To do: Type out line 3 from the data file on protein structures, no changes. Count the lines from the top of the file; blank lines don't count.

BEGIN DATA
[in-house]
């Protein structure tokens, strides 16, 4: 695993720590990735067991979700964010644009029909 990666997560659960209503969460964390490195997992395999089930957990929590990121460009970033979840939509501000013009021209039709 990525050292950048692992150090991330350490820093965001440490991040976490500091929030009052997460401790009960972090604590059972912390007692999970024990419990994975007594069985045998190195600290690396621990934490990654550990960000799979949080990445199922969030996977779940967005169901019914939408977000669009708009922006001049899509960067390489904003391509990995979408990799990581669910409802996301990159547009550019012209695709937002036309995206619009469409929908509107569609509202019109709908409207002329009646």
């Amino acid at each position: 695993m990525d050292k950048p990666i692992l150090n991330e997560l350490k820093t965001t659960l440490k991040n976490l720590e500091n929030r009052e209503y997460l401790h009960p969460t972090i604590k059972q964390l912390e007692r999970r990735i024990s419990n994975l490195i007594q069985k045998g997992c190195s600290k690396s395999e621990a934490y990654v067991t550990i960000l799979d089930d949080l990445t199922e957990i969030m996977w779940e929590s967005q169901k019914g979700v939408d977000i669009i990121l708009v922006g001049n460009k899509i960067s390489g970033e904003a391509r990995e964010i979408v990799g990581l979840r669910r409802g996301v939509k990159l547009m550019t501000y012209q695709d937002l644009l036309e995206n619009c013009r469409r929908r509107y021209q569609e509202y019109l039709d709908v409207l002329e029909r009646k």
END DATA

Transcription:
């Amino acid at each position: 695993m990525d050292k950048p990666i692992l150090n991330e997560l350490k820093t965001t659960l440490k991040n976490l720590e500091n929030r009052e209503y997460l401790h009960p969460t972090i604590k059972q964390l912390e007692r999970r990735i024990s419990n994975l490195i007594q069985k045998g997992c190195s600290k690396s395999e621990a934490y990654v067991t550990i960000l799979d089930d949080l990445t199922e957990i969030m996977w779940e929590s967005q169901k019914g979700v939408d977000i669009i990121l708009v922006g001049n460009k899509i960067s390489g970033e904003a391509r990995e964010i979408v990799g990581l979840r669910r409802g996301v939509k990159l547009m550019t501000y012209q695709d937002l644009l036309e995206n619009c013009r469409r929908r509107y021209q569609e509202y019109l039709d709908v409207l002329e029909r009646k």